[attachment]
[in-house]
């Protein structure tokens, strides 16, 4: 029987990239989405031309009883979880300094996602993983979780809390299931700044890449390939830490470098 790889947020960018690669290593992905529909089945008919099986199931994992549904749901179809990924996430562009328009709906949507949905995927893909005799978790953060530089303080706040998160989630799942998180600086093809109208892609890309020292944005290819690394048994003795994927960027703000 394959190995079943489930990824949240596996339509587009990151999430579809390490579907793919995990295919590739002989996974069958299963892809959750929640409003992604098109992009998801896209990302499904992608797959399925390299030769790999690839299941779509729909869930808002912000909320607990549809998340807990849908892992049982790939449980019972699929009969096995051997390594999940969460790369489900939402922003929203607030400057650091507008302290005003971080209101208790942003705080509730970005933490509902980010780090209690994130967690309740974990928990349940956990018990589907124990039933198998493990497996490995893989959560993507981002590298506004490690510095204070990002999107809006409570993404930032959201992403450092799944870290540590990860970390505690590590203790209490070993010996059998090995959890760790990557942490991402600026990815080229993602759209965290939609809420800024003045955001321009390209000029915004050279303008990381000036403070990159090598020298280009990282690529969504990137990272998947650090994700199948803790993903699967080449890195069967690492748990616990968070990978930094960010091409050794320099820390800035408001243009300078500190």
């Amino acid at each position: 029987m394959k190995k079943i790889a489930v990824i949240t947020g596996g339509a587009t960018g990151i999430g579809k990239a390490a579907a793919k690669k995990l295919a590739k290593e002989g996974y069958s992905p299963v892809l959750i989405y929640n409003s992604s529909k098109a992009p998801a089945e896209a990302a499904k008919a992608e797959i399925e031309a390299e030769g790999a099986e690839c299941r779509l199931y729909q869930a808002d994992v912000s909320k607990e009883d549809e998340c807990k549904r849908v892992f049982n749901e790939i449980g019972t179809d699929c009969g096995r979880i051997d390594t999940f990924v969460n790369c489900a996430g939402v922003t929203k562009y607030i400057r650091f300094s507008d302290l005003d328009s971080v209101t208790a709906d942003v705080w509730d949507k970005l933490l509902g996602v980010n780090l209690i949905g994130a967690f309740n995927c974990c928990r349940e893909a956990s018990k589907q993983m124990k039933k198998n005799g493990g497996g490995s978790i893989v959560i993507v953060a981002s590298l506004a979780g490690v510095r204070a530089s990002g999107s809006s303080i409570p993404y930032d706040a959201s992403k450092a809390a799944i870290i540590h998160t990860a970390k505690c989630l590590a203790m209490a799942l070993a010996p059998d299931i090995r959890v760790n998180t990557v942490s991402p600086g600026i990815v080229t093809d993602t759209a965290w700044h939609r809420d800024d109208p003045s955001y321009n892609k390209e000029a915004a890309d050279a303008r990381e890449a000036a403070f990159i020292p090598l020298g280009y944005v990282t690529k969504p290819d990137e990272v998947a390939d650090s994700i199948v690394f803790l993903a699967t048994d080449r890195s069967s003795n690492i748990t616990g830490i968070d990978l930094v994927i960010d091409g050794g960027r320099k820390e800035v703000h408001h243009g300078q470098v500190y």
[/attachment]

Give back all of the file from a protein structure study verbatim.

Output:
[in-house]
């Protein structure tokens, strides 16, 4: 029987990239989405031309009883979880300094996602993983979780809390299931700044890449390939830490470098 790889947020960018690669290593992905529909089945008919099986199931994992549904749901179809990924996430562009328009709906949507949905995927893909005799978790953060530089303080706040998160989630799942998180600086093809109208892609890309020292944005290819690394048994003795994927960027703000 394959190995079943489930990824949240596996339509587009990151999430579809390490579907793919995990295919590739002989996974069958299963892809959750929640409003992604098109992009998801896209990302499904992608797959399925390299030769790999690839299941779509729909869930808002912000909320607990549809998340807990849908892992049982790939449980019972699929009969096995051997390594999940969460790369489900939402922003929203607030400057650091507008302290005003971080209101208790942003705080509730970005933490509902980010780090209690994130967690309740974990928990349940956990018990589907124990039933198998493990497996490995893989959560993507981002590298506004490690510095204070990002999107809006409570993404930032959201992403450092799944870290540590990860970390505690590590203790209490070993010996059998090995959890760790990557942490991402600026990815080229993602759209965290939609809420800024003045955001321009390209000029915004050279303008990381000036403070990159090598020298280009990282690529969504990137990272998947650090994700199948803790993903699967080449890195069967690492748990616990968070990978930094960010091409050794320099820390800035408001243009300078500190």
């Amino acid at each position: 029987m394959k190995k079943i790889a489930v990824i949240t947020g596996g339509a587009t960018g990151i999430g579809k990239a390490a579907a793919k690669k995990l295919a590739k290593e002989g996974y069958s992905p299963v892809l959750i989405y929640n409003s992604s529909k098109a992009p998801a089945e896209a990302a499904k008919a992608e797959i399925e031309a390299e030769g790999a099986e690839c299941r779509l199931y729909q869930a808002d994992v912000s909320k607990e009883d549809e998340c807990k549904r849908v892992f049982n749901e790939i449980g019972t179809d699929c009969g096995r979880i051997d390594t999940f990924v969460n790369c489900a996430g939402v922003t929203k562009y607030i400057r650091f300094s507008d302290l005003d328009s971080v209101t208790a709906d942003v705080w509730d949507k970005l933490l509902g996602v980010n780090l209690i949905g994130a967690f309740n995927c974990c928990r349940e893909a956990s018990k589907q993983m124990k039933k198998n005799g493990g497996g490995s978790i893989v959560i993507v953060a981002s590298l506004a979780g490690v510095r204070a530089s990002g999107s809006s303080i409570p993404y930032d706040a959201s992403k450092a809390a799944i870290i540590h998160t990860a970390k505690c989630l590590a203790m209490a799942l070993a010996p059998d299931i090995r959890v760790n998180t990557v942490s991402p600086g600026i990815v080229t093809d993602t759209a965290w700044h939609r809420d800024d109208p003045s955001y321009n892609k390209e000029a915004a890309d050279a303008r990381e890449a000036a403070f990159i020292p090598l020298g280009y944005v990282t690529k969504p290819d990137e990272v998947a390939d650090s994700i199948v690394f803790l993903a699967t048994d080449r890195s069967s003795n690492i748990t616990g830490i968070d990978l930094v994927i960010d091409g050794g960027r320099k820390e800035v703000h408001h243009g300078q470098v500190y």